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Without innovation Zimbabwean independence is an illusion

Children play at a borehole in Mbare township, Harare. Aid agencies are recording high levels of malnutrition and stunted growth in Zimbabwe. Photograph: Aaron Ufumeli/EPA via The Guardian

It is a fact that Africa’s political independence has failed the ordinary citizen; independence has not met many of its promises and expectations, and there are no signs that is about to change. Generations past fought hard for a politically and economically free and independent Africa yet the independent Africa today is not only less free, it is more oppressive and even more dependent on the East and West for basic commodities than the territory ever was during the colonial period.

First, let us make it clear that we do not condone colonialism, after slavery, it remains the worst system in the dehumanisation of black people and it has no place in human society. Here we make emphasis of the failings of the independent Africa; African governments have not improved people’s lives, the ordinary citizen is worse off economically and politically today than he or she ever was during that evil racist system.  

Our forebears desired for every child to have access to opportunity to be the best he/ she could be but Africa of today is filled with paranoid xenophobes who are threatened by diversity, difference, change, and fearful of losing political power and personal benefits associated with that.

We shall focus our conversation to Zimbabwe as direct victims of its political and economic failings. Throughout its independence history, ZANU PF’s Zimbabwe has become a dangerous environment for ethnic minorities and people with new ideas who think differently and attempt to change things.

Decades of lost opportunities cannot be recovered but let us look at the opportunities we can save. We want to be closer today to the dream nation than we were yesterday, but that is not going to happen when we lack the independence of creativity and innovation, when change is delayed merely to protect fragile egos up the chain of command.

Our goal is for citizens to be able to defend their local economic and political interests and succeed in doing so. Desire alone will not begin to alter our fortunes. To achieve that, we need to address key factors within our socio-political ecosystems. Endemic corruption, tribalism and lack of innovation have long been identified as Zimbabwe’s biggest handicap, and correcting these modifiable risk factors is where our energy should be concentrated.

Although here we make reference to independent Zimbabwe, we believe the expressed experience is shared across the African continent at large; Zimbabwe has regressed, where before independence cities supplied clean piped water, electricity and provided reliable transport to residents all year round, today ceremonies are held to celebrate the opening of a borehole in a township and residents have normalised poor energy supply, not to mention passable roads are a rare sight across the country.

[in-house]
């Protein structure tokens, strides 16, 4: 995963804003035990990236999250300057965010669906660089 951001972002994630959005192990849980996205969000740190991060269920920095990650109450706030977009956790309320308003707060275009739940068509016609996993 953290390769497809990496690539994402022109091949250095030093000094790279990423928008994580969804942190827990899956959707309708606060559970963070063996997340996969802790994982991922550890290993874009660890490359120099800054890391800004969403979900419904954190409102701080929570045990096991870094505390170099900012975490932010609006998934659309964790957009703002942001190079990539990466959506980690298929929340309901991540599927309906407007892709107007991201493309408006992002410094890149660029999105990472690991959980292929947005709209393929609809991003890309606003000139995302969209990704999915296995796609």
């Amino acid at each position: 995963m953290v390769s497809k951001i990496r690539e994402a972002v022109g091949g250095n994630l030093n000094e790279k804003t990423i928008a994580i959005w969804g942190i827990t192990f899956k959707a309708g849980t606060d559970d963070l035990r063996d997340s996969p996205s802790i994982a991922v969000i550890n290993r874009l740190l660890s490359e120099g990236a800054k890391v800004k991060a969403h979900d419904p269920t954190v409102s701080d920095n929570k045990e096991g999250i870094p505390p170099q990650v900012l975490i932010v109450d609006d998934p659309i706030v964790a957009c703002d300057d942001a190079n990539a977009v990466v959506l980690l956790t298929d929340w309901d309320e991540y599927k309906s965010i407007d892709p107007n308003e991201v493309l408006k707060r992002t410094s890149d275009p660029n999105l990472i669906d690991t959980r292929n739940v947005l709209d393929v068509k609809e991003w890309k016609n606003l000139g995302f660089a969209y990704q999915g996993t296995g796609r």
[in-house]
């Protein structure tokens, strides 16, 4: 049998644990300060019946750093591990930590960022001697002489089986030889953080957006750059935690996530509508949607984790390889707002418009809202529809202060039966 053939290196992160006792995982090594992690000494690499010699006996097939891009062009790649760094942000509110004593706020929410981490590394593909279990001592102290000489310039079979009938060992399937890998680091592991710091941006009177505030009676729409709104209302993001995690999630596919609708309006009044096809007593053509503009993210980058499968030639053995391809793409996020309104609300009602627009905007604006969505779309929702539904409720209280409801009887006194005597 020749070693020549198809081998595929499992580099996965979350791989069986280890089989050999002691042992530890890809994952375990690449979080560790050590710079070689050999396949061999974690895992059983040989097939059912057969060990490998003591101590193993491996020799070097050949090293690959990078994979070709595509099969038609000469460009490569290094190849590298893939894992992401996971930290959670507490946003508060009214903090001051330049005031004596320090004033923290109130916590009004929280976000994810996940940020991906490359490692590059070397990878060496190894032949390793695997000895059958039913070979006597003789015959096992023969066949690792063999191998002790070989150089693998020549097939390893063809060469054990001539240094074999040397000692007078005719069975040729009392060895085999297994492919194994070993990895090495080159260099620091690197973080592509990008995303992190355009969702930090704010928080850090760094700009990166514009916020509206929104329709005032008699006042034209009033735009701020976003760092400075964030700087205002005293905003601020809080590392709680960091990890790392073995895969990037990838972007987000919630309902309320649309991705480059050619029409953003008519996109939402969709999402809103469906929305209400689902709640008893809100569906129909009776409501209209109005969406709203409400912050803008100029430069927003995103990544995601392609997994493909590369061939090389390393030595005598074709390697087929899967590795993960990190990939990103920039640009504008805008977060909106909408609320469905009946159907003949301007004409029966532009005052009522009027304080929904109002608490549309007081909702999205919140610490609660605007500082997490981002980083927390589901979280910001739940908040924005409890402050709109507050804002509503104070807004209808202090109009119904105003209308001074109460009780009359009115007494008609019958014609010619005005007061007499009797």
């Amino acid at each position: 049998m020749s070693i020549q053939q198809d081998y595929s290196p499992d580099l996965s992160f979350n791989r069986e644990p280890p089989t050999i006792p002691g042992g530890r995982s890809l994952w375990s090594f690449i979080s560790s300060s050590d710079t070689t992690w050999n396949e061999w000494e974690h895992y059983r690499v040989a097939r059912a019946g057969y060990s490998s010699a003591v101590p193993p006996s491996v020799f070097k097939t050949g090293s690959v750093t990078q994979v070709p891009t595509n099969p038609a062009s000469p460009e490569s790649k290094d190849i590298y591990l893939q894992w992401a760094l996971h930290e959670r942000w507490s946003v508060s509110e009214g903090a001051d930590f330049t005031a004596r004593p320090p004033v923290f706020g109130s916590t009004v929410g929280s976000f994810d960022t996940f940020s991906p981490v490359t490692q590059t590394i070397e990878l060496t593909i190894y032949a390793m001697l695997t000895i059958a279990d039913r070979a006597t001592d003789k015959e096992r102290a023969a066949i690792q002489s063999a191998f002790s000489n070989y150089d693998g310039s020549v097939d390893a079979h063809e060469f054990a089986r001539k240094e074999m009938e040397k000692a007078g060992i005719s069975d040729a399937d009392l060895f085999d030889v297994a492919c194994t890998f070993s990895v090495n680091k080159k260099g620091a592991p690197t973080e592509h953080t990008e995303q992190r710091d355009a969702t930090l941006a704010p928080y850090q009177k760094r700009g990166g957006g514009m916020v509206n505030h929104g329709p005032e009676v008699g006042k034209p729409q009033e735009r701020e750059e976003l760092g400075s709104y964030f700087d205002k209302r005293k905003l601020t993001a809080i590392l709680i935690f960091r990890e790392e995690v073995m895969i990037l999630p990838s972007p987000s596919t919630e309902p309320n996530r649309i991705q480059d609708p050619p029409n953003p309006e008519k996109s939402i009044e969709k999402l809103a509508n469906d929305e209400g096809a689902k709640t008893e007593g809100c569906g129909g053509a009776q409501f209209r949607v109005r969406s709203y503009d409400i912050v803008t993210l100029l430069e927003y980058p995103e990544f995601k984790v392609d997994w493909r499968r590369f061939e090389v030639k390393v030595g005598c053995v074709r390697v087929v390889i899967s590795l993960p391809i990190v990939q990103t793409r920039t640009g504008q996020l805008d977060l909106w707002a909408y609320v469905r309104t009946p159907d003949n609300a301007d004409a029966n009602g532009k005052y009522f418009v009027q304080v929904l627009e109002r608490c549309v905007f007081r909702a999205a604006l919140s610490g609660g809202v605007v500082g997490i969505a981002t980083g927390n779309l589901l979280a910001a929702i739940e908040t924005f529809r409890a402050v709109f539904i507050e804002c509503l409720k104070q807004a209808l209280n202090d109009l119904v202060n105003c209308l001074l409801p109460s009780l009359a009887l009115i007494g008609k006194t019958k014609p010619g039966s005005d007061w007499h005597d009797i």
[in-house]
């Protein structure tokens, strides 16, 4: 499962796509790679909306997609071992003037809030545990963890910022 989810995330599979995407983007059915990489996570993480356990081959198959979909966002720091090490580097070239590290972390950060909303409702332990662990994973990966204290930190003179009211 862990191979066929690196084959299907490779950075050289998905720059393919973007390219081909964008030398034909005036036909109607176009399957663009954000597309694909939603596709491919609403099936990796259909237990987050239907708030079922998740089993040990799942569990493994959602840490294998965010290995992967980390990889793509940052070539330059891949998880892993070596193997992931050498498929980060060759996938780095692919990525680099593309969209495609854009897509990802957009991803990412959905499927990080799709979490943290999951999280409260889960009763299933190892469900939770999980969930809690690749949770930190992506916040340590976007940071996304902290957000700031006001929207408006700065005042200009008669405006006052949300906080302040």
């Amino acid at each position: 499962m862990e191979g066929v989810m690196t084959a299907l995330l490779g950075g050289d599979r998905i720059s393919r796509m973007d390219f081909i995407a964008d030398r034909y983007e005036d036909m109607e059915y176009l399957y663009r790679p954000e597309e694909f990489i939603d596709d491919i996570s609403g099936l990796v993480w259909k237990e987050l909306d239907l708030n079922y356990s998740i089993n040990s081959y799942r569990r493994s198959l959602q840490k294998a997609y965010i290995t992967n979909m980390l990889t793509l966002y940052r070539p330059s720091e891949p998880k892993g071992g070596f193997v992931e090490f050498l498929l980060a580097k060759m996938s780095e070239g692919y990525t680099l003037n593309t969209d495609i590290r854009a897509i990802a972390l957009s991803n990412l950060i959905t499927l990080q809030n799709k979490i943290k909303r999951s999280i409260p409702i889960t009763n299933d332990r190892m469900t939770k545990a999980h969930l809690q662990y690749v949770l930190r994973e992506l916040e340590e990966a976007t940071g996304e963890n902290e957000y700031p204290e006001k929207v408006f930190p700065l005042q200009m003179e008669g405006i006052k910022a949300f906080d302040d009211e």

Ruling liberation movements departed from the main development goals the day they acquired the keys to State House; corruption has turned countries into political party fiefdoms; the leadership has turned independence into an elitist and self-enrichment project and a living nightmare for the rest of the citizens; the gap between the haves and have nots has widened many fold because this is a regime where economies are only working for the elite and extracting wealth away from everybody else; in the case of Zimbabwe the middle class has been wiped away.

As alluded to in the last paragraph, the main problem has been the liberation movements; they have prioritised the concentration of political power and privileges that go with it on themselves, the connected wealthy and elite over principle and failed to create a conducive environment for innovation.

Not everything should be a political matter; indeed politicising creativity and innovation damages confidence and compromises decision-making about investment in ideas. Corruption is a cancer that eats away at citizen’s faith in the country’s institutions, it diminishes the instinct for innovation and creativity and muscles out essential national investments.

The long-term damage of corruption is there for every Zimbabwean citizen to see; corruption has wasted the talent of entire generations and scared away investments and jobs.

If you desire something new, you have to stop doing something old. We need to accept that without innovation, our independence is dead. Innovation requires an innovation friendly space where people are allowed to be themselves, be both brave and vulnerable – this is a safe setting where human interaction and exchange of ideas takes place, where honest debate occurs, where transparency is encouraged, where diversity is celebrated, where conflict is addressed without fracturing communities and where fearless argument about ideas takes place.

Greater changes and development in Zimbabwe will start with a big vision and decisive small steps taking us there. Space has to be created for all citizens to participate in the development of their communities and country. Government needs to be humble in its execution but visionary and gigantic in terms of its aspiration. The ZANU PF government must learn to respect the fact that its power to govern is not drawn from its participation in active combat during the liberation struggle but from the people, and people must be central to all decisions about the developmental projects and international relationships the country forms. Development that does not reflect local culture and does little to address local needs is not development but a sham.  



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